Both the legislation shall be construed in harmonious manner to not frustrate the intent and objects of the legislations. However, the protection prescribed under the newly inserted provision is with regard to the new management of the corporate debtor and the assets of the corporate debtor only to the extent of compliance of Section 32A of IBC. Thereby, it is quintessential to struck balance between the two different legislations, otherwise, persons involved in proceeds of crime shall abuse the law relating to insolvency and bankruptcy to escape from the liability resultantly affecting the revenue.

At this juncture, it becomes pertinent to note that the current judgment given by the Hon'ble HC does not put an end to the unending battle between the IBC and PMLA, thus giving the debate over the effect of insolvency proceedings on the powers of ED no closure.

In furtherance, very recently, the Hon'ble SC in the matter of Ashok Kumar Sarawagi v. ED case,8 issued a notice which sought to challenge the decision of the NCLAT in the Varrasana Ispat and Kiran Shah cases. Conclusively, it is yet to be deciphered as to how the apex court would bring the matter to rest and crystallize the abstruse legal position.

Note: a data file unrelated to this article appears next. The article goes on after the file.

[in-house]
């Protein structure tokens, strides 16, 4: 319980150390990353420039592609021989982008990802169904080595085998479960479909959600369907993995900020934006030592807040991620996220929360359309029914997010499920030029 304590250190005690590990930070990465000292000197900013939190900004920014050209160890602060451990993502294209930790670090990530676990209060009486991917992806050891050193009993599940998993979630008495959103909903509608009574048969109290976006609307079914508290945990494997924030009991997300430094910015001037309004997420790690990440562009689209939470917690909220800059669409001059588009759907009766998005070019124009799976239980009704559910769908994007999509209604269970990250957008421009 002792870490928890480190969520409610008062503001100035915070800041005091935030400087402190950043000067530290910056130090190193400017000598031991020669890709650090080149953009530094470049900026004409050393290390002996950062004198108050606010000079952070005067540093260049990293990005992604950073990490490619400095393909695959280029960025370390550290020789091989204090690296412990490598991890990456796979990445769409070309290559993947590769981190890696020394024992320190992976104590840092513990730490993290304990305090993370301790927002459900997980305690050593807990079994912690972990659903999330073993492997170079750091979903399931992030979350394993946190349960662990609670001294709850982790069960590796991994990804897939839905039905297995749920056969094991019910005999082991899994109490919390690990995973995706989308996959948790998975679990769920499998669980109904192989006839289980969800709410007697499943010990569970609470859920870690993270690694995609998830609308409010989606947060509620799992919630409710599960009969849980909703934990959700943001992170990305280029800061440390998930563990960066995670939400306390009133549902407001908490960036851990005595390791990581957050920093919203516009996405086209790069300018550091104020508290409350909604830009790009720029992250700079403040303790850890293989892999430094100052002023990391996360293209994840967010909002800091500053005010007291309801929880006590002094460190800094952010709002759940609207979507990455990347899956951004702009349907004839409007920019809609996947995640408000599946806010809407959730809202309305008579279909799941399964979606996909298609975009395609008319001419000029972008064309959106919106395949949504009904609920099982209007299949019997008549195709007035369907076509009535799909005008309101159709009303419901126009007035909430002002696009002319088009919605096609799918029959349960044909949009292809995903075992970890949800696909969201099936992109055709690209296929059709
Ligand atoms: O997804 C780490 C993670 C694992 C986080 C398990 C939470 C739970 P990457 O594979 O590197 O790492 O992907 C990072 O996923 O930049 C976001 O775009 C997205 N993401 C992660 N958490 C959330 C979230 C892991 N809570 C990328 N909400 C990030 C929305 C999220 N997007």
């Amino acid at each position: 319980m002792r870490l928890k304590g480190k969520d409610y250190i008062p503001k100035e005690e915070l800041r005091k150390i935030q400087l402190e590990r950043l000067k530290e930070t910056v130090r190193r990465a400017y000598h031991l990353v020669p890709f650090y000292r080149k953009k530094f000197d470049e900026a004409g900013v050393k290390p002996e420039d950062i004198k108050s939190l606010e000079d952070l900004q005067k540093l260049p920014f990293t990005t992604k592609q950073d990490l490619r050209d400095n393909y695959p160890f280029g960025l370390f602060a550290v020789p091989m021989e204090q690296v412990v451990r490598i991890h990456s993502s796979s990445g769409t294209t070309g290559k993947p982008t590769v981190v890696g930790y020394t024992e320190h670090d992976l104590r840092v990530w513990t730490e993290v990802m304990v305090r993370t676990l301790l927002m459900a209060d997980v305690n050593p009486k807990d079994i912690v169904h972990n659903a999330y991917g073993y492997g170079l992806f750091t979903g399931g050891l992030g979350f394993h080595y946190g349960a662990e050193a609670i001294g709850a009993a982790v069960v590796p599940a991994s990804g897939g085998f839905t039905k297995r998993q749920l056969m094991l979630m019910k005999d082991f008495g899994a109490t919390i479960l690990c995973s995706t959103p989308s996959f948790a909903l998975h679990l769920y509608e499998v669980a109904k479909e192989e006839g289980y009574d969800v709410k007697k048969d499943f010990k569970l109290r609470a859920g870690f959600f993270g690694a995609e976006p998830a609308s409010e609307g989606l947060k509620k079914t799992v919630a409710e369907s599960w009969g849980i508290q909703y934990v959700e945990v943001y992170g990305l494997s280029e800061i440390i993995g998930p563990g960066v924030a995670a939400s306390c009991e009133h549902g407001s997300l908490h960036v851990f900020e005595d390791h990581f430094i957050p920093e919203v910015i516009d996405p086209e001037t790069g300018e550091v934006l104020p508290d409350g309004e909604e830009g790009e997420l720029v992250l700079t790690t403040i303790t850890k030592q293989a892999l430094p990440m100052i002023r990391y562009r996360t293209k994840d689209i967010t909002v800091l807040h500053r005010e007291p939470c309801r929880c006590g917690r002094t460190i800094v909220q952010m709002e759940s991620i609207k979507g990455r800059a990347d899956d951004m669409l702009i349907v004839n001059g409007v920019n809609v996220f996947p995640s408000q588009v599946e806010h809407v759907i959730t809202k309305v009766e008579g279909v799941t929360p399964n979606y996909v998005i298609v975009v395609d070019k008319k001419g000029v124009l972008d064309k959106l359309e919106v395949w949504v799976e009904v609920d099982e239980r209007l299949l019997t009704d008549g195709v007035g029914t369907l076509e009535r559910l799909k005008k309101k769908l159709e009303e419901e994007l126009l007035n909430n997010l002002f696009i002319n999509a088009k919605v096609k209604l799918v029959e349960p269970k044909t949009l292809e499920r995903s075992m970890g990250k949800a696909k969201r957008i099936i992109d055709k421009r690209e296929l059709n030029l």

1. Rajiv Chakraborty Resolution Professional of Eiel v. Directorate of Enforcement, 2022/DHC/ 004739.

2. Nitin Jain Liquidator of PSL Limited v. Enforcement Directorate, 2021 SCC OnLine Del 5281.

3. Varrsana Ipsat Ltd. v. Deputy Director, Directorate of Enforcement, 2019 SCC OnLine NCLAT 236.

4. Andhra Bank v. Sterling Biotech Ltd. and Others, 2019 SCC OnLine NCLAT 1049.

5. Rootmac Global Private Limited v. Deputy Director, Directorate of Enforcement, 2019 SCC OnLine NCLAT 961.

6. Directorate of Enforcement v. Sh. Manoj Kumar Agarwal, Resolution Professional and Others, 2021 SCC OnLine NCLAT 121.

7. Kiran Shah v. Enforcement Directorate, Kolkata, 2022 SCC OnLine NCLAT 2.

8. Ashok Kumar Sarawagi v. Enforcement Directorate and Another, Special Leave Petition (Civil) Diary No(S). 30092/2022.